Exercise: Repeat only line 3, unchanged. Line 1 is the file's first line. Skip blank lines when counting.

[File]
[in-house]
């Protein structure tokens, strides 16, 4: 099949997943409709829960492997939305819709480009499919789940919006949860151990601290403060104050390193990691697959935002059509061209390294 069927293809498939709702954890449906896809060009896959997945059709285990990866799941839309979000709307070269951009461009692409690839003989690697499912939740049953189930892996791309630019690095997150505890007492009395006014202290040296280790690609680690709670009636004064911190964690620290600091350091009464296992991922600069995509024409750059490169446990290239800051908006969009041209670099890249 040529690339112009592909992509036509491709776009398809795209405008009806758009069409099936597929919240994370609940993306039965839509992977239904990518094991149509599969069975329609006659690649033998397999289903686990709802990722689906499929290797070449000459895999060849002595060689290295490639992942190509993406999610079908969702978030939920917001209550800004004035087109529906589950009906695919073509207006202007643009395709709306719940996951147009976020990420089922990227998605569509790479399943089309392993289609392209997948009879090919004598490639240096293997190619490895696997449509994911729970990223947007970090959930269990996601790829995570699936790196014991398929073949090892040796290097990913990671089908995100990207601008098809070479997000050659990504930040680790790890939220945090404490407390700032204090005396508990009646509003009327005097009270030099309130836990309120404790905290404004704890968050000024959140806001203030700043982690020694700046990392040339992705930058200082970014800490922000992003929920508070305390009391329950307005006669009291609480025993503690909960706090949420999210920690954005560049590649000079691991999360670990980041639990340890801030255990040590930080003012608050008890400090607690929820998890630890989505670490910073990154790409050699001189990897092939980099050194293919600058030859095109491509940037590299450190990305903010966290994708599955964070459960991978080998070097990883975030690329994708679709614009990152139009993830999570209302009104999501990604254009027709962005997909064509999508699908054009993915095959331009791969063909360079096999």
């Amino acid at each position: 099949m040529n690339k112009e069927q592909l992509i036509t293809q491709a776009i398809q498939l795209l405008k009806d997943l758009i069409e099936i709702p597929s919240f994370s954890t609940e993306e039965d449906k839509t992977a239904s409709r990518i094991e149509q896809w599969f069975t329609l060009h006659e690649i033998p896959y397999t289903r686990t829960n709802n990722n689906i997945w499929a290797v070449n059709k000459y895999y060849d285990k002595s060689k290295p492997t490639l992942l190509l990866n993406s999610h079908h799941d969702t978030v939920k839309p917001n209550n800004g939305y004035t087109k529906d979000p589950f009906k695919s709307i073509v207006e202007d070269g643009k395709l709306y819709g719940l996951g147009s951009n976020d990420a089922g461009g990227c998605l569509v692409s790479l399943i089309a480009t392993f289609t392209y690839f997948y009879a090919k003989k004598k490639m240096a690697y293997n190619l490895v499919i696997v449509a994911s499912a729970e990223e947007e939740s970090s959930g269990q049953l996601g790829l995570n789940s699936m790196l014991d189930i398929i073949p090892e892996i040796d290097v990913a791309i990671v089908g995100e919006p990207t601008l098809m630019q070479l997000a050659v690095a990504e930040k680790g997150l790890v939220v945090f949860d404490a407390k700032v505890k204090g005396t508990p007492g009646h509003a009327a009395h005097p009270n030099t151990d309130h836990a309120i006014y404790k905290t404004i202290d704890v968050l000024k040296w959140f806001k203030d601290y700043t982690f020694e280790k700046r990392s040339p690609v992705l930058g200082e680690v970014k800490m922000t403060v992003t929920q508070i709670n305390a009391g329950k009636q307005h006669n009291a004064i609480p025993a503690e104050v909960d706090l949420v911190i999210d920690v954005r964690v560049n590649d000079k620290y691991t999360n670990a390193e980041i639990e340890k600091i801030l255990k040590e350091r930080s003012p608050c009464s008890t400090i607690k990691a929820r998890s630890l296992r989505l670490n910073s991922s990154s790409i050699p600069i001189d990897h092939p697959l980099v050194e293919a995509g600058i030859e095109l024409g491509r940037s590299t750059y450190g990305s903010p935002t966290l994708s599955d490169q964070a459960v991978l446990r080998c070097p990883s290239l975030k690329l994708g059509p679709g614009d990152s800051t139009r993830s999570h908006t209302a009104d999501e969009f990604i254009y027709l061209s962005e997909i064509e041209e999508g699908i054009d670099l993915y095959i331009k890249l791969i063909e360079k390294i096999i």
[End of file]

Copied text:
């Amino acid at each position: 099949m040529n690339k112009e069927q592909l992509i036509t293809q491709a776009i398809q498939l795209l405008k009806d997943l758009i069409e099936i709702p597929s919240f994370s954890t609940e993306e039965d449906k839509t992977a239904s409709r990518i094991e149509q896809w599969f069975t329609l060009h006659e690649i033998p896959y397999t289903r686990t829960n709802n990722n689906i997945w499929a290797v070449n059709k000459y895999y060849d285990k002595s060689k290295p492997t490639l992942l190509l990866n993406s999610h079908h799941d969702t978030v939920k839309p917001n209550n800004g939305y004035t087109k529906d979000p589950f009906k695919s709307i073509v207006e202007d070269g643009k395709l709306y819709g719940l996951g147009s951009n976020d990420a089922g461009g990227c998605l569509v692409s790479l399943i089309a480009t392993f289609t392209y690839f997948y009879a090919k003989k004598k490639m240096a690697y293997n190619l490895v499919i696997v449509a994911s499912a729970e990223e947007e939740s970090s959930g269990q049953l996601g790829l995570n789940s699936m790196l014991d189930i398929i073949p090892e892996i040796d290097v990913a791309i990671v089908g995100e919006p990207t601008l098809m630019q070479l997000a050659v690095a990504e930040k680790g997150l790890v939220v945090f949860d404490a407390k700032v505890k204090g005396t508990p007492g009646h509003a009327a009395h005097p009270n030099t151990d309130h836990a309120i006014y404790k905290t404004i202290d704890v968050l000024k040296w959140f806001k203030d601290y700043t982690f020694e280790k700046r990392s040339p690609v992705l930058g200082e680690v970014k800490m922000t403060v992003t929920q508070i709670n305390a009391g329950k009636q307005h006669n009291a004064i609480p025993a503690e104050v909960d706090l949420v911190i999210d920690v954005r964690v560049n590649d000079k620290y691991t999360n670990a390193e980041i639990e340890k600091i801030l255990k040590e350091r930080s003012p608050c009464s008890t400090i607690k990691a929820r998890s630890l296992r989505l670490n910073s991922s990154s790409i050699p600069i001189d990897h092939p697959l980099v050194e293919a995509g600058i030859e095109l024409g491509r940037s590299t750059y450190g990305s903010p935002t966290l994708s599955d490169q964070a459960v991978l446990r080998c070097p990883s290239l975030k690329l994708g059509p679709g614009d990152s800051t139009r993830s999570h908006t209302a009104d999501e969009f990604i254009y027709l061209s962005e997909i064509e041209e999508g699908i054009d670099l993915y095959i331009k890249l791969i063909e360079k390294i096999i």